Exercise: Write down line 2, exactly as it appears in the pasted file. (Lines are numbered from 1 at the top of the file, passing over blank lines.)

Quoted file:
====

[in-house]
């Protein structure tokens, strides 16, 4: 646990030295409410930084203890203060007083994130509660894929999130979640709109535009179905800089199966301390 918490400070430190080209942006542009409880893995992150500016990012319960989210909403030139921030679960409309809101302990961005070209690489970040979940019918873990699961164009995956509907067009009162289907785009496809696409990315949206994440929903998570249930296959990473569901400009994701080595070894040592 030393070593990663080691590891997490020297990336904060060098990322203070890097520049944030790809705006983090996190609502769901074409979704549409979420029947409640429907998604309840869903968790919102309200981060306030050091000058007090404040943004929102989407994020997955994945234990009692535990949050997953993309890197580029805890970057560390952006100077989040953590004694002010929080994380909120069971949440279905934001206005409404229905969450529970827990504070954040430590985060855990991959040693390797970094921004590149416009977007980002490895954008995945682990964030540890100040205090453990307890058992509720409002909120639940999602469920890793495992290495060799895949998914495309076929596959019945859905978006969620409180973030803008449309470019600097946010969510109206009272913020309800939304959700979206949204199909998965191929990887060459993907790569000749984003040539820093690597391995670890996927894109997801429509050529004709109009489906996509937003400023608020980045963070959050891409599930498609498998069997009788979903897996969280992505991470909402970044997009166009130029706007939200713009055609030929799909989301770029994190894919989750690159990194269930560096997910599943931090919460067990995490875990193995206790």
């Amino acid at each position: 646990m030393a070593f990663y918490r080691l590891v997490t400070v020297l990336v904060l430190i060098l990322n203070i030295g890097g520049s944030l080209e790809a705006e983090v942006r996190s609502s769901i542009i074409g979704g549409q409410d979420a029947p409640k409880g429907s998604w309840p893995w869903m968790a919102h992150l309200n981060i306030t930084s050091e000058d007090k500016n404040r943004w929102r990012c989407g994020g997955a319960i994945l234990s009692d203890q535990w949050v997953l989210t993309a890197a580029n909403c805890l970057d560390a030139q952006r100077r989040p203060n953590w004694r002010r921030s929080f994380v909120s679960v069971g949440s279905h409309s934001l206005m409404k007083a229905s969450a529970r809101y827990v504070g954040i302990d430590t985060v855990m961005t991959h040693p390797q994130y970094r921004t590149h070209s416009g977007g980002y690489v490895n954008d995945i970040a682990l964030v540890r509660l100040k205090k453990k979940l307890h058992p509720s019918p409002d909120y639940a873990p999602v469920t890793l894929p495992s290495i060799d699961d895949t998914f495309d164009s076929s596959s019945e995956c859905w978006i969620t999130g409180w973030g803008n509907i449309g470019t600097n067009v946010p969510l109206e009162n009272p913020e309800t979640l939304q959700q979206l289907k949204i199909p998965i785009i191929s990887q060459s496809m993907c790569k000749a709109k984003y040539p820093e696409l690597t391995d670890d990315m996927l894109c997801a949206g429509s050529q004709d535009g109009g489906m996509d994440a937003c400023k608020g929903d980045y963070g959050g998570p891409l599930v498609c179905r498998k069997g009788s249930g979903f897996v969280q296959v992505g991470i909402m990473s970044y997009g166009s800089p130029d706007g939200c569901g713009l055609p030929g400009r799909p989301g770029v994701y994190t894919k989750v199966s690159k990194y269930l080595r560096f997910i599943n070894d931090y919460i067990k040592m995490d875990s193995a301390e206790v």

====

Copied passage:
């Protein structure tokens, strides 16, 4: 646990030295409410930084203890203060007083994130509660894929999130979640709109535009179905800089199966301390 918490400070430190080209942006542009409880893995992150500016990012319960989210909403030139921030679960409309809101302990961005070209690489970040979940019918873990699961164009995956509907067009009162289907785009496809696409990315949206994440929903998570249930296959990473569901400009994701080595070894040592 030393070593990663080691590891997490020297990336904060060098990322203070890097520049944030790809705006983090996190609502769901074409979704549409979420029947409640429907998604309840869903968790919102309200981060306030050091000058007090404040943004929102989407994020997955994945234990009692535990949050997953993309890197580029805890970057560390952006100077989040953590004694002010929080994380909120069971949440279905934001206005409404229905969450529970827990504070954040430590985060855990991959040693390797970094921004590149416009977007980002490895954008995945682990964030540890100040205090453990307890058992509720409002909120639940999602469920890793495992290495060799895949998914495309076929596959019945859905978006969620409180973030803008449309470019600097946010969510109206009272913020309800939304959700979206949204199909998965191929990887060459993907790569000749984003040539820093690597391995670890996927894109997801429509050529004709109009489906996509937003400023608020980045963070959050891409599930498609498998069997009788979903897996969280992505991470909402970044997009166009130029706007939200713009055609030929799909989301770029994190894919989750690159990194269930560096997910599943931090919460067990995490875990193995206790």